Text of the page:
Anyway, the car is fine. Ford updated a bunch of modules and we've driven 2,400+ miles since then. I haven't done a super long decent since then, but I have done some quite long ones in the Rockies.

(It's a long video, but the issues started at just past the 28:30 mark in the video.)

 
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dbsb3233

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I am not sure if my issue was related, but I ran into problems coming down from Mount Evans (the highest paved road in North America). The drive up was problem free. Coming down, I got a slew of errors. My car was not "bricked" but it did have me pull over and then took a few minutes before I could get the errors to clear and keep going. After it happened a second time, I even called for a tow, but decided to just try to make it home. I didn't really want to do that, but it was going to be $180 for an Uber and a 2 hour wait for the tow. And then the dealer they were towing it too was closed.

Anyway, the car is fine. Ford updated a bunch of modules and we've driven 2,400+ miles since then. I haven't done a super long decent since then, but I have done some quite long ones in the Rockies.

(It's a long video, but the issues started at just past the 28:30 mark in the video.)

I'd have used your video in my post above if it was there at the time. Just missed it by a day. 🤠
 

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Wouldn't it be great if Ford would put in writing some of the differences in the different modes in lay terms, in clear unmistakable language?

It would read something like:

"Regen doesn't change via driving modes. It's all the same. There's no difference. None. Zero. Nada. We're squeezing every drop of current out of the battery, so we rigged it so no matter what you do in the cockpit and no matter what you mash your fingers on, you get the highest mileage on a charge and the highest regen we can manage without melting the controller. That's all we care about.... range and quelling your anxiety about it so you'll by our cars. So stop touching all that stuff and just drive the damned car."

.... like that.
However, that would not be true and not what Ford has said.
Regen is more aggressive in unbridled and more coasty in whisper.
You can get the same behavior and efficiency by not lifting off the accelerator as much in unbridled or pushing on the brake a little on whisper, but driving modes does make a difference.
 

dbsb3233

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So more and more it's sounding consistent with an overheating condition (sensors detecting it and shutting down for protection). Patrick's car seemed fine after stopping and cooling down for a while. Maybe that's the stop-gap remedy if it happens to anyone - pull over for a while and let the battery/motor/whatever to cool down some?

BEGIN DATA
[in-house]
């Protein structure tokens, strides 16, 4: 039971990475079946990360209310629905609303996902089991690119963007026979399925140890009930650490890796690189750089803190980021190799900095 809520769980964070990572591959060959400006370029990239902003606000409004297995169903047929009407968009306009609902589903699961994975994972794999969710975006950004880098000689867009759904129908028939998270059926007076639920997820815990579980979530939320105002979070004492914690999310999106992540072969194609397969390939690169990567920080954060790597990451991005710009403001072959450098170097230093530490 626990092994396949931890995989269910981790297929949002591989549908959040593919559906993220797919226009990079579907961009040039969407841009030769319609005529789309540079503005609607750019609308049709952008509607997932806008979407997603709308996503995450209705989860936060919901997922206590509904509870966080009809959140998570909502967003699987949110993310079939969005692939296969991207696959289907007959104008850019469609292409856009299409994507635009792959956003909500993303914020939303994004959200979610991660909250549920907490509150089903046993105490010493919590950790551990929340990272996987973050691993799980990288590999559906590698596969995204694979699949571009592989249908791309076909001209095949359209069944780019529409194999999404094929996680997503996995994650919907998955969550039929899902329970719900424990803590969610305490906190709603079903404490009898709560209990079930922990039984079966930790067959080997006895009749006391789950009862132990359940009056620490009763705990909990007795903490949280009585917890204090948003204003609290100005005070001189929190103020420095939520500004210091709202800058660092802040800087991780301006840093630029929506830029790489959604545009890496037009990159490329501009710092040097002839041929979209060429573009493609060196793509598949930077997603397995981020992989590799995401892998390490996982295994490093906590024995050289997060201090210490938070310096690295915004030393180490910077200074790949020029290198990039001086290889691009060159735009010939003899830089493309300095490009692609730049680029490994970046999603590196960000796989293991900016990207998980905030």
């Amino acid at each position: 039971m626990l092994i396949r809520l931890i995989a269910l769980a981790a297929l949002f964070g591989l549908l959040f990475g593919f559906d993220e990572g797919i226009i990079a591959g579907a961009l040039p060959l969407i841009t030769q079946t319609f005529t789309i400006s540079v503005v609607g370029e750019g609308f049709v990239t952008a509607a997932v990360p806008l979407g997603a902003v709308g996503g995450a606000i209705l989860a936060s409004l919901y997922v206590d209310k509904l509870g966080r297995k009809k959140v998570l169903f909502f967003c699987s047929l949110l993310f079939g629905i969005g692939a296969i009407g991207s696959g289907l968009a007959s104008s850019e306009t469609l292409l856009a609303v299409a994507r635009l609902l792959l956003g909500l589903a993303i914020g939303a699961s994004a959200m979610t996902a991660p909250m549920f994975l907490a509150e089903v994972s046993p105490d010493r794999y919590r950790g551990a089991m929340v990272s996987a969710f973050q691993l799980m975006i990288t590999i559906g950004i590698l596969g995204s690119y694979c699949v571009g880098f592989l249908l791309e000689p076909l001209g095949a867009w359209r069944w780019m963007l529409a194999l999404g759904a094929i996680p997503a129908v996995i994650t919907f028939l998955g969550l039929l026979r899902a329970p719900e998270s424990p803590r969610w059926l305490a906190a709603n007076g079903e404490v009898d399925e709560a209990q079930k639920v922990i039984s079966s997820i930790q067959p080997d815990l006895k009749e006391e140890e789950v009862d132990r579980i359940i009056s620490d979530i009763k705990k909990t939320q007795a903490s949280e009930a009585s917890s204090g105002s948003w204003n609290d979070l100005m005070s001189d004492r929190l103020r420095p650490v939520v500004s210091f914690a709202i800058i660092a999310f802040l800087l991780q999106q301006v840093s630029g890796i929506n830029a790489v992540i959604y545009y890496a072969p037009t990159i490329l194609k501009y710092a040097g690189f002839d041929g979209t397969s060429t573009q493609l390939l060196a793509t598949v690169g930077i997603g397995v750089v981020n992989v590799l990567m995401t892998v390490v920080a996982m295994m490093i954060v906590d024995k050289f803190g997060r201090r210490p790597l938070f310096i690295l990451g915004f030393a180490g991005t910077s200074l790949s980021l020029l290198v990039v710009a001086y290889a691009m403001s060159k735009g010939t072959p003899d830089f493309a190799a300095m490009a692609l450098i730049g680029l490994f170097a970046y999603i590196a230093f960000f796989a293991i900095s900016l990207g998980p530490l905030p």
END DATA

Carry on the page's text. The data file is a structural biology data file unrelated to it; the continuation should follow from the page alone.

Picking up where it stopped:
Scarpia

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So more and more it's sounding consistent with an overheating condition (sensors detecting it and shutting down for protection).
This was noted in the original post, quoting the article from Norway:
When this happened, the Mustang Mach-E stopped to prevent overheating.
and
The Mach-Es essentially experienced too much regen braking, resulting in the vehicles’ batteries getting too hot.
 

Mach-E VLOG

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So more and more it's sounding consistent with an overheating condition (sensors detecting it and shutting down for protection). Patrick's car seemed fine after stopping and cooling down for a while. Maybe that's the stop-gap remedy if it happens to anyone - pull over for a while and let the battery/motor/whatever to cool down some?
Yeah, whether or not mine was from this exact problem or not, just giving it a few minutes gave it time to clear.

I wish I had more concrete answers (for myself and everyone else). I am feeling much better about it after my long road trip. Give me a couple more weeks and I may try Mt Evans or Pikes Peak.
 

Carsinmyblood

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Yeah, whether or not mine was from this exact problem or not, just giving it a few minutes gave it time to clear.
Could you hear the crazy-loud fans running while you waited?
 

jlauro

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I think the crazy-loud is the compressor. The fans are not silent, but they are not the crazy loud the compressor and pumps are... Did it have the vents below the grill open?
 

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I am not sure if my issue was related, but I ran into problems coming down from Mount Evans (the highest paved road in North America). The drive up was problem free. Coming down, I got a slew of errors. My car was not "bricked" but it did have me pull over and then took a few minutes before I could get the errors to clear and keep going. After it happened a second time, I even called for a tow, but decided to just try to make it home. I didn't really want to do that, but it was going to be $180 for an Uber and a 2 hour wait for the tow. And then the dealer they were towing it too was closed.

Anyway, the car is fine. Ford updated a bunch of modules and we've driven 2,400+ miles since then. I haven't done a super long decent since then, but I have done some quite long ones in the Rockies.
Since the update have you found that the regen is being disabled on the descents after some time?